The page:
LeBron James Wins MVP: Why the Award Will Make or Break the Rest of His Career

Joye PruittSenior Analyst IMay 12, 2012

MIAMI, FL - MAY 09:  Forward LeBron James #6 of the Miami Heat plays against the against the New York Knicks in Game Five of the Eastern Conference Quarterfinals in the 2012 NBA Playoffs  on May 9, 2012 at the American Airines Arena in Miami, Florida. Miami defeated the Knicks 106-94 to advance to the next round four games to one.  NOTE TO USER: User expressly acknowledges and agrees that, by downloading and or using this photograph, User is consenting to the terms and conditions of the Getty Images License Agreement.  (Photo by Marc Serota/Getty Images)
Marc Serota/Getty Images

LeBron James is reportedly taking away his third NBA MVP award, according to the AP’s Tim Reynolds. So, let’s all slow clap and gradually rise before and after the announcement is officially made during James’ MVP presentation at 1 p.m., as reported by the Sun Sentinel’s Ira Winderman.

Moments later, will we still care that LeBron has captured his third NBA MVP?

No, we will not.

This is due to the fact that there is one hurdle that James has yet to clear that will define his career and his standing as one of the greatest players to play the game.

Will he or won’t he walk away from the 2011-12 season wearing a 2012 NBA championship ring? Will it be a dream deferred?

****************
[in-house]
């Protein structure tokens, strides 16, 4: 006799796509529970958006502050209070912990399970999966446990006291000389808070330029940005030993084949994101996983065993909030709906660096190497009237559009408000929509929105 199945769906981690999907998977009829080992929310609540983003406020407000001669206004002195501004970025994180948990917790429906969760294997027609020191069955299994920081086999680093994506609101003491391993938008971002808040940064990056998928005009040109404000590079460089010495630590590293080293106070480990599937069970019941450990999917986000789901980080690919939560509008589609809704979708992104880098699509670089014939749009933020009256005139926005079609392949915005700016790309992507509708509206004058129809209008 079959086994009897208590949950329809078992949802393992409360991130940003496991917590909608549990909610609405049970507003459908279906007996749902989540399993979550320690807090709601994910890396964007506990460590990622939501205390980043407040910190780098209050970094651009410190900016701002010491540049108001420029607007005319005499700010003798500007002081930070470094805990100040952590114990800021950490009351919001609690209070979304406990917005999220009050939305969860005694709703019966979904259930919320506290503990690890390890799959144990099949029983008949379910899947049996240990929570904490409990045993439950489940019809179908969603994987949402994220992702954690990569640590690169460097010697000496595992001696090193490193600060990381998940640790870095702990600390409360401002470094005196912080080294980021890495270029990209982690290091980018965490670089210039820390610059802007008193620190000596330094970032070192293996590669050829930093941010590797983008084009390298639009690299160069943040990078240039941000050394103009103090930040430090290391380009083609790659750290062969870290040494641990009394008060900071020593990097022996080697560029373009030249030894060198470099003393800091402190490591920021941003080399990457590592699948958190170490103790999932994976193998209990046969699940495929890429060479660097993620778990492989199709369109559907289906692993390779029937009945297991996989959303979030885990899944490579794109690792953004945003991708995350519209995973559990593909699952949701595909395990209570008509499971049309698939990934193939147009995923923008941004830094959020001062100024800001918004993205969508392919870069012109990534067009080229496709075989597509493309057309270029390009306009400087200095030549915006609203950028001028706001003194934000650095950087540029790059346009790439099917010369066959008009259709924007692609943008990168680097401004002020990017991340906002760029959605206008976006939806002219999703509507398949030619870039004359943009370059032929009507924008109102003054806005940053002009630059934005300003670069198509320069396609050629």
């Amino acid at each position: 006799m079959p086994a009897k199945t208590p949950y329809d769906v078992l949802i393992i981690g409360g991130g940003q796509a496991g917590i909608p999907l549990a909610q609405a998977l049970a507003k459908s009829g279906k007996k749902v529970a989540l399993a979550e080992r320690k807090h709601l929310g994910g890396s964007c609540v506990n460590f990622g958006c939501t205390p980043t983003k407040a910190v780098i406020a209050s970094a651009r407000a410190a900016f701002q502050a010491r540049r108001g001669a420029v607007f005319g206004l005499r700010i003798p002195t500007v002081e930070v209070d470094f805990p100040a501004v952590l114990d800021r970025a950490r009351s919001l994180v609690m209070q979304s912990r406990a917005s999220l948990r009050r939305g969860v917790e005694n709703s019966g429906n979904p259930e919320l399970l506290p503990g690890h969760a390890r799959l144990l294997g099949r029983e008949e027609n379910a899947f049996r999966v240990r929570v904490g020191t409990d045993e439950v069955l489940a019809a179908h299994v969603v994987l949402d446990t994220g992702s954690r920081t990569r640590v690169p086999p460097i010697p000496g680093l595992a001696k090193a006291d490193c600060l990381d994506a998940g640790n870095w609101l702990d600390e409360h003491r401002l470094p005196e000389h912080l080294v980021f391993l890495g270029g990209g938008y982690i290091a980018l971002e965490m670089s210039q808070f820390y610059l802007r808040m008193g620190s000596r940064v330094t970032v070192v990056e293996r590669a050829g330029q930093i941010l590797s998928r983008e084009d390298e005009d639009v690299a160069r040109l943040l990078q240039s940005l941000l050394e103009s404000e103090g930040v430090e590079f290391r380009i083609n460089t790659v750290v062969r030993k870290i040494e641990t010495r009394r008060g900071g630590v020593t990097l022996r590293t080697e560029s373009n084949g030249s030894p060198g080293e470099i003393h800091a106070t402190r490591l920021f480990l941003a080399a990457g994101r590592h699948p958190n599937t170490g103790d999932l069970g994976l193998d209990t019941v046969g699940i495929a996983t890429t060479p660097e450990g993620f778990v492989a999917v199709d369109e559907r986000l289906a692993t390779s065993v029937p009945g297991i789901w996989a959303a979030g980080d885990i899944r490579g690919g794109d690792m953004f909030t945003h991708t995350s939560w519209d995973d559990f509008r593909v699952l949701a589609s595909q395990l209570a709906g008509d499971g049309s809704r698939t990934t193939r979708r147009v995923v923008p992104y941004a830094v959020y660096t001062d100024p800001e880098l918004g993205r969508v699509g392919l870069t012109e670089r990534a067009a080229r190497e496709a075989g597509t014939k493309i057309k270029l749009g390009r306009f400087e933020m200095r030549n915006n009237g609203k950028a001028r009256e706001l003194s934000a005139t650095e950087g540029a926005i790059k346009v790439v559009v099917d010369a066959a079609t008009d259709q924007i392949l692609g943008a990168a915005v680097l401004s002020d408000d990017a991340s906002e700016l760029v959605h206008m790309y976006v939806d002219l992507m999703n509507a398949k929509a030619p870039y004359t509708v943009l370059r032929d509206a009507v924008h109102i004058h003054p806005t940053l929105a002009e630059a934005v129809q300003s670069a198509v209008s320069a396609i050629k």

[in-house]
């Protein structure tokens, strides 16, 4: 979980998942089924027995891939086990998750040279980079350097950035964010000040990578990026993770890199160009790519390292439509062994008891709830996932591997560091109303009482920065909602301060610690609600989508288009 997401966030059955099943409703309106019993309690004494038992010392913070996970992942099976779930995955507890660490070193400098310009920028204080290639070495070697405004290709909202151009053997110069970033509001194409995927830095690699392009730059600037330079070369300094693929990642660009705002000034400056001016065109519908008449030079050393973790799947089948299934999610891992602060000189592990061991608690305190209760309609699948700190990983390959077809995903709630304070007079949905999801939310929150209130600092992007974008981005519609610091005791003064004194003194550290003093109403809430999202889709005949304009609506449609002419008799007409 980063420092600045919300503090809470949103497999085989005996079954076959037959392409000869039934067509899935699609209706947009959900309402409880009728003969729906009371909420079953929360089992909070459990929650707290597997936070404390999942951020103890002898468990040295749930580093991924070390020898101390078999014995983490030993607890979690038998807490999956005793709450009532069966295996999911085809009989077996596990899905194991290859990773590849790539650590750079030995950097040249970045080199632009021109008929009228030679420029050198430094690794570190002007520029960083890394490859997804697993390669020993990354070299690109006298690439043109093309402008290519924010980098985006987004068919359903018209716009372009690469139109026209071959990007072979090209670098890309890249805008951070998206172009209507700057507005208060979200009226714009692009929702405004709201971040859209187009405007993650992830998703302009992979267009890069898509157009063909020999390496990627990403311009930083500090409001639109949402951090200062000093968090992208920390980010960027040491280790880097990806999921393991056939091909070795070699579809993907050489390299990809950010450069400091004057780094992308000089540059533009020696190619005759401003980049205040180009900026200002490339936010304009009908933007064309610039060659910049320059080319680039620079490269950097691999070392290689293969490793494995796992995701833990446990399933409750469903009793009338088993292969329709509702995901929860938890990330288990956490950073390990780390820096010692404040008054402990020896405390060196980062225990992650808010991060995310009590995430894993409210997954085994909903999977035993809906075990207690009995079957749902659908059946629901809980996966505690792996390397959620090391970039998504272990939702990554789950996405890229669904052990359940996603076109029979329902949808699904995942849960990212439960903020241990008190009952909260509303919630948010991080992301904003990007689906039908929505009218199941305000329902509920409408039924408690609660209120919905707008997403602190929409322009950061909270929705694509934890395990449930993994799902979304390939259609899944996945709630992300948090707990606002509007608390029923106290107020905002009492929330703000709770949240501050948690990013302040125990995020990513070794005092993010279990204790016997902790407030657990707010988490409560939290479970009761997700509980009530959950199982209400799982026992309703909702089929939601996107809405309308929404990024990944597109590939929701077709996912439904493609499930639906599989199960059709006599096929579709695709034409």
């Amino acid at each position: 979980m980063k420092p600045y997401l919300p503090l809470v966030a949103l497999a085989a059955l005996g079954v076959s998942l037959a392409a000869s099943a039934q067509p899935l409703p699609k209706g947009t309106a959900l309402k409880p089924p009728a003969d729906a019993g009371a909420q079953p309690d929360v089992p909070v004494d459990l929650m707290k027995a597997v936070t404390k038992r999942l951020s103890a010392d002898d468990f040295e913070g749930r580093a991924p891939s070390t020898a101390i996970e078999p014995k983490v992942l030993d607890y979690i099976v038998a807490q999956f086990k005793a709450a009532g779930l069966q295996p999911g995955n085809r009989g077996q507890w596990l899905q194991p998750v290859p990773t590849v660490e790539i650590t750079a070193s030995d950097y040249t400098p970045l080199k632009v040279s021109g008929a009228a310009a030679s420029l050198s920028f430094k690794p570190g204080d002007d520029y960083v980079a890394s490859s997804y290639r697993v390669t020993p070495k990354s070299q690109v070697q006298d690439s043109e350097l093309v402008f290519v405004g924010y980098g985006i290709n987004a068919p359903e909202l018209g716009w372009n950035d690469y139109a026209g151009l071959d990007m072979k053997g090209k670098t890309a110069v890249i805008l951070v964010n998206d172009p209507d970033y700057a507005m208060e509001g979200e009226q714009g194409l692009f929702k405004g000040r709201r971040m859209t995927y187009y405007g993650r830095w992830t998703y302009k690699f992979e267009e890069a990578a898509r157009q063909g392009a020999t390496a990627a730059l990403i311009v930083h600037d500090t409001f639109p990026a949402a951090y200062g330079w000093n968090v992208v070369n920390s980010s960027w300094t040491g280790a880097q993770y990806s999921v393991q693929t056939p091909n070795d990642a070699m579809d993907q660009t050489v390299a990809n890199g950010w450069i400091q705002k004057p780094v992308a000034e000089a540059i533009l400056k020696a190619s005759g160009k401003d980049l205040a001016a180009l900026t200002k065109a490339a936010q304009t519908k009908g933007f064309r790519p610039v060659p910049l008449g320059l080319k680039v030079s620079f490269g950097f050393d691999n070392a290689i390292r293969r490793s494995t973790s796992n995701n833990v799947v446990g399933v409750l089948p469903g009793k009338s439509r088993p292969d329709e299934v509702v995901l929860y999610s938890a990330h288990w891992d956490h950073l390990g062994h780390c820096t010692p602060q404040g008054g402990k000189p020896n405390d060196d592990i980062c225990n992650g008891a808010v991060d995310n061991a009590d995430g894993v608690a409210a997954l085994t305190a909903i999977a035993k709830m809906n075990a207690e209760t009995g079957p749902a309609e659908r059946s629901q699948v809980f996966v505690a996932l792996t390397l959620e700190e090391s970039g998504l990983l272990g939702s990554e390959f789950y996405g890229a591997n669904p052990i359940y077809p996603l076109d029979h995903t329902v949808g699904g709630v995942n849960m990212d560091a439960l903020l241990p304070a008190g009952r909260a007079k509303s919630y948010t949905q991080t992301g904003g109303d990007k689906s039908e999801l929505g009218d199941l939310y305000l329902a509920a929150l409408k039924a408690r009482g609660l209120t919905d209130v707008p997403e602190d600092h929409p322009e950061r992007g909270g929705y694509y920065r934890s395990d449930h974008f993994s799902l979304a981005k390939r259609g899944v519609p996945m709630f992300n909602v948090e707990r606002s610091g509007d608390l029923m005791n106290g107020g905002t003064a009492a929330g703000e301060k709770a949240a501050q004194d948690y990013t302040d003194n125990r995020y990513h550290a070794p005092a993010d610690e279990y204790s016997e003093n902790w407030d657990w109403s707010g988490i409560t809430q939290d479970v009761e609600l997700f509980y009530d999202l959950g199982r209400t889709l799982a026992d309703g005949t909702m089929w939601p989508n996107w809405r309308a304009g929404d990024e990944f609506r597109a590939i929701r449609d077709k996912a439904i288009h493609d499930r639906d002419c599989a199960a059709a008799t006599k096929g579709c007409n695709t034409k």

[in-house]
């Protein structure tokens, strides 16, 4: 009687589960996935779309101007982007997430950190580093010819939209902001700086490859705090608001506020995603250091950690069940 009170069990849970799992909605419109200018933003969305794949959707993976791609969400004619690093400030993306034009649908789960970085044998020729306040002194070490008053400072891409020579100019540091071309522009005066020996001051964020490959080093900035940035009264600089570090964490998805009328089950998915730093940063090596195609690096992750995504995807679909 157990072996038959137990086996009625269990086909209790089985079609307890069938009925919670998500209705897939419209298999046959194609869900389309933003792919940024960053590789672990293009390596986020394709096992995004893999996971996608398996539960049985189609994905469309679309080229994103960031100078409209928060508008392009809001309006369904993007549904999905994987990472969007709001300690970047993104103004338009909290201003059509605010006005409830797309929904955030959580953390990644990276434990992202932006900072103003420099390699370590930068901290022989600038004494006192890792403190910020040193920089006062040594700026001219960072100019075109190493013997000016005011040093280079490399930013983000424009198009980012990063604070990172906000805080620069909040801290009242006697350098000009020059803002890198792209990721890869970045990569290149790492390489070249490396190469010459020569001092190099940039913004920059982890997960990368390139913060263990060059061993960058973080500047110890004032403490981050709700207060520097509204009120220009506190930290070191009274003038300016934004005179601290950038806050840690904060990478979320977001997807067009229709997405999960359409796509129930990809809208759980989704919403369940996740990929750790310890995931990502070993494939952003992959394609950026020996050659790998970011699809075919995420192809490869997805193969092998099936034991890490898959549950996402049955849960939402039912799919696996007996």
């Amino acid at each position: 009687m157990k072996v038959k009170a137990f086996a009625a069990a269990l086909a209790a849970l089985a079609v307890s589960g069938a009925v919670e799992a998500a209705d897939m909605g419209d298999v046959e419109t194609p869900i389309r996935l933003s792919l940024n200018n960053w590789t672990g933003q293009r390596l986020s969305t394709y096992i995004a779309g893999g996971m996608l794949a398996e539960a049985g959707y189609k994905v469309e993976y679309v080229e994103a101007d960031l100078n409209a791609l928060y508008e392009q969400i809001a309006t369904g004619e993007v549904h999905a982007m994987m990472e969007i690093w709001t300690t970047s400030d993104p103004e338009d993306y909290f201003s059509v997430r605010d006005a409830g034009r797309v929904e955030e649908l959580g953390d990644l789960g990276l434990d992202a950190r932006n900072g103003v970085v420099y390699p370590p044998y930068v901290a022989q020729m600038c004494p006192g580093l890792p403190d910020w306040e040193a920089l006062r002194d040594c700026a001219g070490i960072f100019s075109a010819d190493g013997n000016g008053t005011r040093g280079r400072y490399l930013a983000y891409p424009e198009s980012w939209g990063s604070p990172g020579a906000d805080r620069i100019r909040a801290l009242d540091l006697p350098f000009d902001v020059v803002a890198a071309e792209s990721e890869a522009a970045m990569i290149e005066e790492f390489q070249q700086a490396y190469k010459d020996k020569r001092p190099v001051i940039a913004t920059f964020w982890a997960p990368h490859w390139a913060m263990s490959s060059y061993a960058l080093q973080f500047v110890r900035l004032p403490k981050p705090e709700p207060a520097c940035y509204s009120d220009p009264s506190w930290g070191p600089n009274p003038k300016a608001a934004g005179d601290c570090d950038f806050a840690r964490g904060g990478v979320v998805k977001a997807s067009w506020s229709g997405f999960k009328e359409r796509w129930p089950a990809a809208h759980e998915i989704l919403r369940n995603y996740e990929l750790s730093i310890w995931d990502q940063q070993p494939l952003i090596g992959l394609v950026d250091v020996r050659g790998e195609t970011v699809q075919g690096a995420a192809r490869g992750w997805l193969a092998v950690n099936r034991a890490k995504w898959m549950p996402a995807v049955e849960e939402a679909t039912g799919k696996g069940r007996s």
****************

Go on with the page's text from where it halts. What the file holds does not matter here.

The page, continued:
Will the hopes of the LBJ fanbase wither away and die if he walks away without brass at the close of this year’s postseason?

The criterion for LeBron James may not be fair, but it stands as strong as ever as he captures the third MVP of his career and joins the company of so many greats that have come before him. There is a huge difference cascading between James and this group of men.

They have championships. James has yet to claim his own.

Before, fans have been able to separate James from the company that he so desperately desires to keep. The Michael Jordans, the Larry Birds and the Magic Johnsons have been an illustrious bunch when it comes to ranking James’ reputation and value to the league. Simply put, they have achieved the greatest feat in the NBA world.

What has LeBron done? Despite his individual accomplishments, he has not been able to lead a squad of men through the hell and backbreaking pressure the NBA playoffs force players to endure.

He has not been that physical and mental presence his franchises have needed to be the sole organization left standing when the clock runs dry in the fourth quarter of a series-clenching NBA finals game.

He has not been that guy.

With the road seemingly cleared in the Eastern Conference—Miami’s strongest competition being knocked out of the ring—LeBron is left standing in the middle of a glaring crowd with his third MVP and nowhere to go but up.

He can’t possibly disintegrate. James is too powerful of a physical specimen and too talented athletically to backslide.

However, the scariest fraction of his game is that he has seemingly stood still. Without a championship, there has been no progression. LBJ’s individual game has repeatedly heightened, while his franchises have continued to sputter.

His third MVP award forces the issue of him to be named with all of the greatest players ever witnessed on the hardwood. How he finishes this season will either be the staple that keeps him in good company or the straw that broke the camel’s back.

So, congratulations to LeBron James for another individual accolade.

The fight starts now. The journey starts here.

Only he can decide where it’ll all end up.